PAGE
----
Survey Says 20% of Sampled Companies Grant Equity Awards to Nonmanagement EmployeesThe 2014 Meridian Compensation Partners Trends and Developments in Executive Compensation (PDF) finds that 20% of a sample of 123 large companies provide some form of equity compensation to at least some nonmanagement employees (the study was not more specific than that).
The authors state that "granting long-term performance awards below the management group (e.g., to all long-term incentive eligible employees) is not a common practice in part due to line-of-sight and a perceived inability for those participants to drive results." That sentiment is almost universal among executive compensation consultants despite the overwhelming research that employee engagement below the management level is a key, if not the key, driver of company success and that the "line of sight" problem is largely misleading and unsupported by evidence.
New York City Allocates $1.2 Million to Develop Worker CooperativesOn June 19, New York City Council and Mayor Bill De Blasio approved a budget item that will provide $1.2 million to support training, with the goal of incubating 28 new worker cooperatives and supporting 20 existing cooperatives. The city expects the result to be 234 new jobs. The City Council appeal noted that "often times minimum- and low-wage jobs do not provide enough of an economic boost to provide upward mobility for many New Yorkers. Worker Cooperatives are designed to help build assets and wealth among low-income individuals and communities, and create entrepreneurs and community leaders."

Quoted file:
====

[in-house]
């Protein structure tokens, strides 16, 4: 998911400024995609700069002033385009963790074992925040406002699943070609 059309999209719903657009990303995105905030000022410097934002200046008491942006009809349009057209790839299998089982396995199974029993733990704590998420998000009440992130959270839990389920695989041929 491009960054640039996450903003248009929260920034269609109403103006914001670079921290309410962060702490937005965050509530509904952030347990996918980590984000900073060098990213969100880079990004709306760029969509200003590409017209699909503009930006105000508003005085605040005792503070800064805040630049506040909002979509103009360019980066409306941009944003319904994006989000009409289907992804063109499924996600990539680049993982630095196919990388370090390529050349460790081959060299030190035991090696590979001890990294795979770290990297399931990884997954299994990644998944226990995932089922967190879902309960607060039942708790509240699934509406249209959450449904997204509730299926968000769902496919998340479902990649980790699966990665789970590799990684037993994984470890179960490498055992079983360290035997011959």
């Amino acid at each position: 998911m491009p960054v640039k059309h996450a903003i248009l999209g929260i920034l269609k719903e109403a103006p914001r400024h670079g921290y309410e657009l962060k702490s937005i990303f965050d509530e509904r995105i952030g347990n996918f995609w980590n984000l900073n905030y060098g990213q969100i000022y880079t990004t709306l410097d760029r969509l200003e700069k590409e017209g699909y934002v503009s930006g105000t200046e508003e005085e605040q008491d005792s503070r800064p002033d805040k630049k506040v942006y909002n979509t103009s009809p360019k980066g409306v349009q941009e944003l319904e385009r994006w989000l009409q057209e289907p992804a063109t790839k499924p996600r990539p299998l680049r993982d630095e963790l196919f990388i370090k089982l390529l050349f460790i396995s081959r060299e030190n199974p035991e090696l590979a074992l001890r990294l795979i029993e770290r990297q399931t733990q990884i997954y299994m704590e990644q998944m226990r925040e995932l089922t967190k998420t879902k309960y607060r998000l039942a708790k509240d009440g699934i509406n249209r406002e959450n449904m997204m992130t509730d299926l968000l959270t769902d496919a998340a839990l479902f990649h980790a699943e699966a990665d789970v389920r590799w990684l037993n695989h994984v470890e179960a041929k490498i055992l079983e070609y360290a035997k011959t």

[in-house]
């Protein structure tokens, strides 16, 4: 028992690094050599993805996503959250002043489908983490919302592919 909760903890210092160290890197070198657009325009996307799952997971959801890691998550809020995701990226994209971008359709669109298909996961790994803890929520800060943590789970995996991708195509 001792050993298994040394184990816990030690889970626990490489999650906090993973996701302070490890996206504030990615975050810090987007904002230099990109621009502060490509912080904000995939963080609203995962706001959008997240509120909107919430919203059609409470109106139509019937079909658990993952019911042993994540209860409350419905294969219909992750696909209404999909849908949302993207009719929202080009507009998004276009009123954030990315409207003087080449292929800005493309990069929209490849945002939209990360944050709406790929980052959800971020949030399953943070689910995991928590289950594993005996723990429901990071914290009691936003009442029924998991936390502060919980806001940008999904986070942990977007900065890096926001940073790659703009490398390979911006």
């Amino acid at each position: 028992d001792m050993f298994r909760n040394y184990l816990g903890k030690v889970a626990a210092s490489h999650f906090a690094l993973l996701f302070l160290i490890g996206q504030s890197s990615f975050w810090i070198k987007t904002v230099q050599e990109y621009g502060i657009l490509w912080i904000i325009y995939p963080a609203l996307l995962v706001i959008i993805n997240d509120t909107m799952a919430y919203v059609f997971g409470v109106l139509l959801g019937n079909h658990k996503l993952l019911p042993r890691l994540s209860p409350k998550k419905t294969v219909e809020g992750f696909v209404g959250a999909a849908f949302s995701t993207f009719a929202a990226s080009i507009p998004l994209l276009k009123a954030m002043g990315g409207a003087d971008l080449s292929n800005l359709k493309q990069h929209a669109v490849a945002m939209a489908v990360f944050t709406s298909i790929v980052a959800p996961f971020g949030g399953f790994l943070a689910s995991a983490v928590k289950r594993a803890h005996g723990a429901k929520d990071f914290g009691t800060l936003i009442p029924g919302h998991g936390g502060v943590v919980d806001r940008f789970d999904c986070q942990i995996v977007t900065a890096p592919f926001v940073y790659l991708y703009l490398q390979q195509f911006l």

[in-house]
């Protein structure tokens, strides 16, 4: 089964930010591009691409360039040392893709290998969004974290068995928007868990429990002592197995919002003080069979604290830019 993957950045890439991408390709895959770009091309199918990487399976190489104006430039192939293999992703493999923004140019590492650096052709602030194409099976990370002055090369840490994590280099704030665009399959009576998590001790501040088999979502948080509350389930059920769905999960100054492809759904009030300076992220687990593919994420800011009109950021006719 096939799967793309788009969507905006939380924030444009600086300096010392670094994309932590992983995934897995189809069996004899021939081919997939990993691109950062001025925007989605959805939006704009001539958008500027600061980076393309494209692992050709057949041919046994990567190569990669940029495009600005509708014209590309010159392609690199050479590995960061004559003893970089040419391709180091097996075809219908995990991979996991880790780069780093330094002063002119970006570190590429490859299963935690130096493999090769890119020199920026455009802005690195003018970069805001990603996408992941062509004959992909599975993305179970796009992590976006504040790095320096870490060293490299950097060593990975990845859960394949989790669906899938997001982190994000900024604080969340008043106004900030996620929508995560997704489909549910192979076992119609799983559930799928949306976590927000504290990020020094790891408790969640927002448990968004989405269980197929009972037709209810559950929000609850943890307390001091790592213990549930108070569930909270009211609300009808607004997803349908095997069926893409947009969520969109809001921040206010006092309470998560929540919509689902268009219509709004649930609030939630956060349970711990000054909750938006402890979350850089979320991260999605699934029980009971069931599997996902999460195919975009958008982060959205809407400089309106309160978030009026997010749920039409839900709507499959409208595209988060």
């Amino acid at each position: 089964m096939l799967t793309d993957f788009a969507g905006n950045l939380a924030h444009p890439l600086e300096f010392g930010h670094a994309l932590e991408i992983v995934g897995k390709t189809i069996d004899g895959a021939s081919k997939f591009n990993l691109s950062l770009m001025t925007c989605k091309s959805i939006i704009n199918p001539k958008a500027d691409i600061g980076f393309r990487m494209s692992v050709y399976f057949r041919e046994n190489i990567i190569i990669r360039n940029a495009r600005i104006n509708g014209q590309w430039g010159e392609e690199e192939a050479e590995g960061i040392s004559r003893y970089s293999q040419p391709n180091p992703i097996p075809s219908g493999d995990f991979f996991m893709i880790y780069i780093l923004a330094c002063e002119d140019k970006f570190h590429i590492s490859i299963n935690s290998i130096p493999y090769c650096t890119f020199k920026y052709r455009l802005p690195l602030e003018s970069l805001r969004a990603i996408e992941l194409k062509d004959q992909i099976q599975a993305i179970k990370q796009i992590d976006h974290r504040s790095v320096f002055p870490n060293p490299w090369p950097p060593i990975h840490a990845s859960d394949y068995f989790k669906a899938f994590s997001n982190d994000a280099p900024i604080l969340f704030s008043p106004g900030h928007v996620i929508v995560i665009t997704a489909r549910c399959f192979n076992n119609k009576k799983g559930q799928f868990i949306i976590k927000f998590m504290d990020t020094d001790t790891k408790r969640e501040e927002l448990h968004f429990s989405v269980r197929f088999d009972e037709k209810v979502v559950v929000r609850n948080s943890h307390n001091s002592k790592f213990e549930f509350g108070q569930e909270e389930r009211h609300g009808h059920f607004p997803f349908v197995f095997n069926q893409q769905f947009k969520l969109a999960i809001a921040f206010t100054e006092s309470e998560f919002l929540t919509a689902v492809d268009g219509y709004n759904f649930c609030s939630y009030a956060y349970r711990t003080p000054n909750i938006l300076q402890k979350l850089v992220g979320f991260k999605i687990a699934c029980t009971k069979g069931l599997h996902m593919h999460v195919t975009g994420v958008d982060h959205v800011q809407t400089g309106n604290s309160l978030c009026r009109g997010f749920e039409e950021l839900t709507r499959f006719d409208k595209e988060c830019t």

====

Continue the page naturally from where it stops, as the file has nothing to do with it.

Mayor De Blasio also declared June 21 "Worker Cooperative Day."
Research Finds Employees Value Company Stock PlansA 2014 report by Fidelity Investments finds that 40% of polled employees say that a company stock plan is a "must-have" when considering a new job. The vast majority (86%) of workers 40 years old or younger say that would want a prospective employer to offer company stock, and 10% of respondents rank company stock plans as more important than health care and 401(k) plans. A majority of respondents say that company stock increases their company loyalty and encourages them to work harder (54% and 57%, respectively). Kevin Barry, executive vice president of stock plan services at Fidelity Investments, says the study's results indicate that "today's workers increasingly understand that a company stock plan is a great savings option to complement their traditional workplace savings plan."